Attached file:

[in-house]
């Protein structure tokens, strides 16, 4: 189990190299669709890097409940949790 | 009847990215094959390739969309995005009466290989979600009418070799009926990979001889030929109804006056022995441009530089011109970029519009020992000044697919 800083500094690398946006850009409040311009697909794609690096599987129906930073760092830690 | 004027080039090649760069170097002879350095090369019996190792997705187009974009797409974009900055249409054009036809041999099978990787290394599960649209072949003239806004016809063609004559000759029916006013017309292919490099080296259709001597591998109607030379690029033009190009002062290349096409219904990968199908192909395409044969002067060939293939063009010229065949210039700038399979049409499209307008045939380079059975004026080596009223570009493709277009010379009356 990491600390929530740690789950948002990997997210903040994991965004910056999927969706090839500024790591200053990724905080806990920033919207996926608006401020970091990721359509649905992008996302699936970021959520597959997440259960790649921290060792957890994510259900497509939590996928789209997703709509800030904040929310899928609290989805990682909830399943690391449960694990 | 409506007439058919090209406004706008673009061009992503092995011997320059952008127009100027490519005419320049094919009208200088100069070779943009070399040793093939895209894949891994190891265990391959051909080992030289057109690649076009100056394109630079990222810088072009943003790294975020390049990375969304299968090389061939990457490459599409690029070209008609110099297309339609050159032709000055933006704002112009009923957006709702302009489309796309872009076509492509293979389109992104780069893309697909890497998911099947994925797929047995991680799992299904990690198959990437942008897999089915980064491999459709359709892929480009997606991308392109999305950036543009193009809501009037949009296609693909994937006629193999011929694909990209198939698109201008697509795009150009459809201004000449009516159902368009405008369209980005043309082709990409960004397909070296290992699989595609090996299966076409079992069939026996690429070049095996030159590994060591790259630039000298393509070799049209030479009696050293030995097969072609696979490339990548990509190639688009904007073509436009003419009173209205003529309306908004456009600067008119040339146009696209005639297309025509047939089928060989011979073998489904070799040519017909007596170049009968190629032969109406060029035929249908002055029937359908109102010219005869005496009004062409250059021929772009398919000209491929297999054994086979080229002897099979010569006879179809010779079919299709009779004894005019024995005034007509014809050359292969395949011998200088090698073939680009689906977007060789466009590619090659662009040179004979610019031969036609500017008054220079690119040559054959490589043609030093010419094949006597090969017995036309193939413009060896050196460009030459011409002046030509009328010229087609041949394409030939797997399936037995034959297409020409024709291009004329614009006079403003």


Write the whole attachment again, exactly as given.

[in-house]
């Protein structure tokens, strides 16, 4: 189990190299669709890097409940949790 | 009847990215094959390739969309995005009466290989979600009418070799009926990979001889030929109804006056022995441009530089011109970029519009020992000044697919 800083500094690398946006850009409040311009697909794609690096599987129906930073760092830690 | 004027080039090649760069170097002879350095090369019996190792997705187009974009797409974009900055249409054009036809041999099978990787290394599960649209072949003239806004016809063609004559000759029916006013017309292919490099080296259709001597591998109607030379690029033009190009002062290349096409219904990968199908192909395409044969002067060939293939063009010229065949210039700038399979049409499209307008045939380079059975004026080596009223570009493709277009010379009356 990491600390929530740690789950948002990997997210903040994991965004910056999927969706090839500024790591200053990724905080806990920033919207996926608006401020970091990721359509649905992008996302699936970021959520597959997440259960790649921290060792957890994510259900497509939590996928789209997703709509800030904040929310899928609290989805990682909830399943690391449960694990 | 409506007439058919090209406004706008673009061009992503092995011997320059952008127009100027490519005419320049094919009208200088100069070779943009070399040793093939895209894949891994190891265990391959051909080992030289057109690649076009100056394109630079990222810088072009943003790294975020390049990375969304299968090389061939990457490459599409690029070209008609110099297309339609050159032709000055933006704002112009009923957006709702302009489309796309872009076509492509293979389109992104780069893309697909890497998911099947994925797929047995991680799992299904990690198959990437942008897999089915980064491999459709359709892929480009997606991308392109999305950036543009193009809501009037949009296609693909994937006629193999011929694909990209198939698109201008697509795009150009459809201004000449009516159902368009405008369209980005043309082709990409960004397909070296290992699989595609090996299966076409079992069939026996690429070049095996030159590994060591790259630039000298393509070799049209030479009696050293030995097969072609696979490339990548990509190639688009904007073509436009003419009173209205003529309306908004456009600067008119040339146009696209005639297309025509047939089928060989011979073998489904070799040519017909007596170049009968190629032969109406060029035929249908002055029937359908109102010219005869005496009004062409250059021929772009398919000209491929297999054994086979080229002897099979010569006879179809010779079919299709009779004894005019024995005034007509014809050359292969395949011998200088090698073939680009689906977007060789466009590619090659662009040179004979610019031969036609500017008054220079690119040559054959490589043609030093010419094949006597090969017995036309193939413009060896050196460009030459011409002046030509009328010229087609041949394409030939797997399936037995034959297409020409024709291009004329614009006079403003």